After recently reading Herbert Asbury’s The Gangs Of New York from 1927, I thought it was about time I rewatch Martin Scorsese’s fictionalised 2002 movie version, Gangs Of New York.
Upon its release I remember the film being hugely hyped but getting a somewhat luke warm reception, though I remembered very much enjoying it despite this but thinking it was maybe a tad too long.
Watching it now my opinion has changed somewhat but not hugely.
Taking the general feel and events of the book and compressing them from a period of nearly a century to about a decade the film follows Leonardo DiCaprio’s Amsterdam Vallon as he returns to the slum area known as The Five Points where he had seen his father killed in a gang battle some 16 years earlier at the hands of Bill ‘The Butcher’ Cutting (Daniel Day-Lewis).
From there the story is a somewhat straightforward one of Vallon seeking revenge on The Butcher but with enough of a twist to keep it interesting.
Along with this a fair dose of colour is added by events of the time, again somewhat fictionalised, as we see the effect the civil war, and particularly the draft for the Union army and the riots it instigated have on the developing city, as well as the arrival of many immigrants from Europe, most particularly Catholics from Ireland.
Through all of this it all feels somewhat inconsistent as it tries to balance the historical fact with the fiction which never quite lands but, on this watch, it was more obvious that Scorsese employs some impressive visual techniques to show that this isn’t attempting to be historically accurate and is, in a sense, something of a particularly bloody fairytale telling of the birth of modern New York City.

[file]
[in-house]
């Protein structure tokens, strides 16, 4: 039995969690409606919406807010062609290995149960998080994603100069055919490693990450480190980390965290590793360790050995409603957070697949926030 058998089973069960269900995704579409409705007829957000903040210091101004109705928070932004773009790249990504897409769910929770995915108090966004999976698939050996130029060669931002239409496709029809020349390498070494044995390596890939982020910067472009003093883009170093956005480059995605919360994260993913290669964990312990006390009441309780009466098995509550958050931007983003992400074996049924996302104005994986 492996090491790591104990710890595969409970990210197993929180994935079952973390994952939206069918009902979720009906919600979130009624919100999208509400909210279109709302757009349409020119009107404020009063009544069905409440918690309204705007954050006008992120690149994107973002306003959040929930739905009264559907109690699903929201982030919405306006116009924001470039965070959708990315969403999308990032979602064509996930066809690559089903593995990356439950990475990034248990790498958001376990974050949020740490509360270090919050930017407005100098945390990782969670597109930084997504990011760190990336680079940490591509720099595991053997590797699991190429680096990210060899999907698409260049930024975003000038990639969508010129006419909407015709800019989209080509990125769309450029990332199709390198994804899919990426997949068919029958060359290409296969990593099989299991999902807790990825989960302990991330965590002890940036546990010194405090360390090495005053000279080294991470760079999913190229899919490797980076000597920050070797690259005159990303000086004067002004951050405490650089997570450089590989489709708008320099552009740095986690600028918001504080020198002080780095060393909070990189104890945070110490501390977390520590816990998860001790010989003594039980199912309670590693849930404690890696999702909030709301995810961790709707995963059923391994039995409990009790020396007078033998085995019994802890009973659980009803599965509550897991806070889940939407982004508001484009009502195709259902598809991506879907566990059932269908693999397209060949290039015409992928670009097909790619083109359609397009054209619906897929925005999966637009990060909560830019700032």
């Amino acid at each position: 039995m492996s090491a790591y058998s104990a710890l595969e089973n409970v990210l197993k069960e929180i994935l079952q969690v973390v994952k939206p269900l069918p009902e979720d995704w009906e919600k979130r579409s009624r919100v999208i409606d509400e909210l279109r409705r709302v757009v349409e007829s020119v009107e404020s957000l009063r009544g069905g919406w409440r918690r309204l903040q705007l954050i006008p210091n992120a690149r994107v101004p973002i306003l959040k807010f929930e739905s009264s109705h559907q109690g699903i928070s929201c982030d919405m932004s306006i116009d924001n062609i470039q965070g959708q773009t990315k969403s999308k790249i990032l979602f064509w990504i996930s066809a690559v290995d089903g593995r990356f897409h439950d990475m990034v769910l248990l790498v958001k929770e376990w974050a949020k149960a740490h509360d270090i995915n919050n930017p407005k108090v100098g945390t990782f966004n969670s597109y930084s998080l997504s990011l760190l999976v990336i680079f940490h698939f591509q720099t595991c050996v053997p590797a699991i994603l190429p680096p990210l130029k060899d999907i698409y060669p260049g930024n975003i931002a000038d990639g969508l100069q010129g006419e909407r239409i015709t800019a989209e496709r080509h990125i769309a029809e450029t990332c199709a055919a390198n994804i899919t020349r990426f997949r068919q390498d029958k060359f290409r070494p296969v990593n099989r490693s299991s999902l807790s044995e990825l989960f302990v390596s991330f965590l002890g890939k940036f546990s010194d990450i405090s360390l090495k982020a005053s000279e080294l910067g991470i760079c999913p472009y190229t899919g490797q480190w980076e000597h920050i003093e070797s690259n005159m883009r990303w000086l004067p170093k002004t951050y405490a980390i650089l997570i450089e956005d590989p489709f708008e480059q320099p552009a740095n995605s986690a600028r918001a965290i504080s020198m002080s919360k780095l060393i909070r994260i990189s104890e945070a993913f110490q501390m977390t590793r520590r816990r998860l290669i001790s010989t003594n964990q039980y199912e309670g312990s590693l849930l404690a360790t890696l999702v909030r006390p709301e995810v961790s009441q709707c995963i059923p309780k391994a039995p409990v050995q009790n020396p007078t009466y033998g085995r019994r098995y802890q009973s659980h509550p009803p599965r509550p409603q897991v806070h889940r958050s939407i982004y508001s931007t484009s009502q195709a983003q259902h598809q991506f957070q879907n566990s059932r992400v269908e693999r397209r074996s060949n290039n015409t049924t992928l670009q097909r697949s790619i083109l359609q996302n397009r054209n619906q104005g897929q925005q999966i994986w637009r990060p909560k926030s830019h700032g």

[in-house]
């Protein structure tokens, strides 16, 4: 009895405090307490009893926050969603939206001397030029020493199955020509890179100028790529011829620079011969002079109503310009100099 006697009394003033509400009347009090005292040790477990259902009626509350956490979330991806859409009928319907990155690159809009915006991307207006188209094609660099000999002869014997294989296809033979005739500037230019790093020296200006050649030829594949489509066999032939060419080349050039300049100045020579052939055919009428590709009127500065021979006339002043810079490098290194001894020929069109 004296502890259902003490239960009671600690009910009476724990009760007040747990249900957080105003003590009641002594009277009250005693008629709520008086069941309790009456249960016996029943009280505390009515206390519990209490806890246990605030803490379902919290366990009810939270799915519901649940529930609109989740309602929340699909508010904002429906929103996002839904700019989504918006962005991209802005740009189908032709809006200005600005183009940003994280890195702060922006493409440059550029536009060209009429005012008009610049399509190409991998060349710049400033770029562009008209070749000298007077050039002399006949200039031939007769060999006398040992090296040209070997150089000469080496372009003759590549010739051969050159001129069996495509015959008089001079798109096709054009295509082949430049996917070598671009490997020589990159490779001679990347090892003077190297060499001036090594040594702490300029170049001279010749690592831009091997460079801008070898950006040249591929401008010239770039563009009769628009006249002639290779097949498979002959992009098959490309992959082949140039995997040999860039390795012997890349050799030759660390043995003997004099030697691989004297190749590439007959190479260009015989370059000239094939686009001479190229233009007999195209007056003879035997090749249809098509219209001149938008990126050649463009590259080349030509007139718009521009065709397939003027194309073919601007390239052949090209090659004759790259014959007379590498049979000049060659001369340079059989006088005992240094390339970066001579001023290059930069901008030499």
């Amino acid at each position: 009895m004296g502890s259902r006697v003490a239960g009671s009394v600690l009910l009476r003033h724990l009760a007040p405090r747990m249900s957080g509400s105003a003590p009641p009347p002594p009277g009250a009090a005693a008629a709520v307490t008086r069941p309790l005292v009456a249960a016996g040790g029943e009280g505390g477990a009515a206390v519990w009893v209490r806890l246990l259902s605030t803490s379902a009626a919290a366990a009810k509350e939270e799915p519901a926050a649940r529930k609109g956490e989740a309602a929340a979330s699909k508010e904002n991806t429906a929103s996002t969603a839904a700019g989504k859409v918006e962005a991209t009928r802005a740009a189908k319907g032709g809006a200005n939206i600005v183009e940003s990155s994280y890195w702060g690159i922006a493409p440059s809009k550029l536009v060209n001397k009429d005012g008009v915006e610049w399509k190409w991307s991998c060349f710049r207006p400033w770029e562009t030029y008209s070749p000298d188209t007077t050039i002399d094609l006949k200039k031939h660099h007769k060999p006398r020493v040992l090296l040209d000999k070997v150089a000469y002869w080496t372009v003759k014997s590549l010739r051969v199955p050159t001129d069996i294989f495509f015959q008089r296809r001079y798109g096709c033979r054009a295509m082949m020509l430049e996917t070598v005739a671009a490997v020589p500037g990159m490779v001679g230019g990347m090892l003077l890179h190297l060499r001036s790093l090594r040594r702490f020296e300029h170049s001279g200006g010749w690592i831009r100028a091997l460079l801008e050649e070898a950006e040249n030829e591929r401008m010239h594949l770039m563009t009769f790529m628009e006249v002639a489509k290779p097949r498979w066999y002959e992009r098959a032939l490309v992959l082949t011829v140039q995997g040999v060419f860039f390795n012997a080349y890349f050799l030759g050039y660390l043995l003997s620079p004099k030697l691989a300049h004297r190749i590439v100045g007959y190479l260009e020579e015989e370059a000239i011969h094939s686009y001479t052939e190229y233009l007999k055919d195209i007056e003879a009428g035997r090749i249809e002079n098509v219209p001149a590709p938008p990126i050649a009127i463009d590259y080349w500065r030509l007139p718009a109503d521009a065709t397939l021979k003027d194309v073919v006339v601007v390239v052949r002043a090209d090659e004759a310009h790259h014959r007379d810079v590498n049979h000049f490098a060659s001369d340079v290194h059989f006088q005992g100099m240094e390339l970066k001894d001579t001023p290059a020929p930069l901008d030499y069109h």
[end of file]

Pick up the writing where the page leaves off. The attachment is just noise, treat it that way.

While DiCaprio does an admirable job as the ‘hero’ (though he’s far from the most sympathetic lead in a movie, but that’s fairly standard Scorsese) and hadn’t yet reached his full potential which came a few years later, and, aside from her accent which is just about a step above Heather Graham in From Hell, Cameron Diaz does a decent job even she looks a bit too glamorous as the love interest, it’s Day-Lewis who really steals the film as the brutal and terrifying Butcher.
Filling the screen with an almost uncanny presence so, even when at his most polite and refined, he emits a sense of threat and violence that lurks just beneath his spectacular top hat and moustache, along with his physical performance and accent which are, as one might expect from him, astonishing, all of which very much helps us side with Vallon but rather makes him the most memorable thing and, even if we aren’t rooting for him, we are more inclined to want to watch him above anything else.
Elsewhere the cast is a who’s who of familiar faces with Jim Broadbent and Brendan Gleason particularly standing out while Liam Neeson does a good job in what is essentially a cameo.
Visually the whole thing looks amazing with sets and gangs of extras that make it feel huge when needed but provide a sense of intimate claustrophobia when required as well, and the slums of the five points and bars and brothels of the area have a distinct ring of truth but all with the aforementioned fairy tale sheen making it that something other – the Old Brewery set in particular is startling in its design and execution and if it was indeed an physical set is an astonishing piece of work.
Ultimately Gangs Of New York may not be one of Scorsese’s top tier films but, with a filmography like his, that still means it’s very good and while it may be inconsistent in places and spectacularly violent at times, it’s a fine way to spend a few hours and, actually, didn’t feel as overlong as I had recalled.
(But lets all agree to forget about the shockingly mawkish U2 track that plays over the credits)